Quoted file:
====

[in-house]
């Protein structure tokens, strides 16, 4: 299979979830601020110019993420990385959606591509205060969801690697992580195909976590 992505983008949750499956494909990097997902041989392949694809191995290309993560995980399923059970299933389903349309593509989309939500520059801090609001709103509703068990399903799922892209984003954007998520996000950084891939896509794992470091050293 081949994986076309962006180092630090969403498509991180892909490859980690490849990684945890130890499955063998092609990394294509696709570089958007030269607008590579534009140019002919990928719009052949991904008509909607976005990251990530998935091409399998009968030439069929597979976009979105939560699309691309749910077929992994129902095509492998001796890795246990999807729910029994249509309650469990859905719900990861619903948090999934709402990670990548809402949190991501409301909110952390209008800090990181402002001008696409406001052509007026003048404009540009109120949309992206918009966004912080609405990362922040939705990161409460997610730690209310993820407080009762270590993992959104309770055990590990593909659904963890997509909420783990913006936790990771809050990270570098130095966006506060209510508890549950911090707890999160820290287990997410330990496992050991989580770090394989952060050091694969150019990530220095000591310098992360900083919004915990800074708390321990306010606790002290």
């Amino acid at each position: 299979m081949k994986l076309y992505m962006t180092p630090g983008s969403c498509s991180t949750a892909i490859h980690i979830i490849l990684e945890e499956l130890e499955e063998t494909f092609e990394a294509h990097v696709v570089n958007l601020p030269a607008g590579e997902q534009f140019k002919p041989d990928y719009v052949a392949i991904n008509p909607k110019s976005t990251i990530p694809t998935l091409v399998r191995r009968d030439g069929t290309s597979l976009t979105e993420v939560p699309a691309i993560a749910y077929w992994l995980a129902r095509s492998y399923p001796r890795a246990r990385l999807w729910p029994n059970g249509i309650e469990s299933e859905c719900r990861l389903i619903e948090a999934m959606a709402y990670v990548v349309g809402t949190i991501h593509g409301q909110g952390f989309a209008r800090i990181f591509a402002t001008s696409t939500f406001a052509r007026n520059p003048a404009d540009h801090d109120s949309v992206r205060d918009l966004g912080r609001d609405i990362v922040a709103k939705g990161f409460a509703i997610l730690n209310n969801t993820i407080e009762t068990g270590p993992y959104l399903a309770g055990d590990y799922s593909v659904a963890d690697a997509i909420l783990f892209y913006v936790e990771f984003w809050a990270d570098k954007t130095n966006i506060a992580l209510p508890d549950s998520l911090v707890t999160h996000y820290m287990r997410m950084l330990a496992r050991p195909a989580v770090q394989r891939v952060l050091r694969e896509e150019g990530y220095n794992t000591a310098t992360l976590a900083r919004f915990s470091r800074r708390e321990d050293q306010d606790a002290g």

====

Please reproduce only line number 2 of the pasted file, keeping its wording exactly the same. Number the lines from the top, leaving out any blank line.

């Protein structure tokens, strides 16, 4: 299979979830601020110019993420990385959606591509205060969801690697992580195909976590 992505983008949750499956494909990097997902041989392949694809191995290309993560995980399923059970299933389903349309593509989309939500520059801090609001709103509703068990399903799922892209984003954007998520996000950084891939896509794992470091050293 081949994986076309962006180092630090969403498509991180892909490859980690490849990684945890130890499955063998092609990394294509696709570089958007030269607008590579534009140019002919990928719009052949991904008509909607976005990251990530998935091409399998009968030439069929597979976009979105939560699309691309749910077929992994129902095509492998001796890795246990999807729910029994249509309650469990859905719900990861619903948090999934709402990670990548809402949190991501409301909110952390209008800090990181402002001008696409406001052509007026003048404009540009109120949309992206918009966004912080609405990362922040939705990161409460997610730690209310993820407080009762270590993992959104309770055990590990593909659904963890997509909420783990913006936790990771809050990270570098130095966006506060209510508890549950911090707890999160820290287990997410330990496992050991989580770090394989952060050091694969150019990530220095000591310098992360900083919004915990800074708390321990306010606790002290």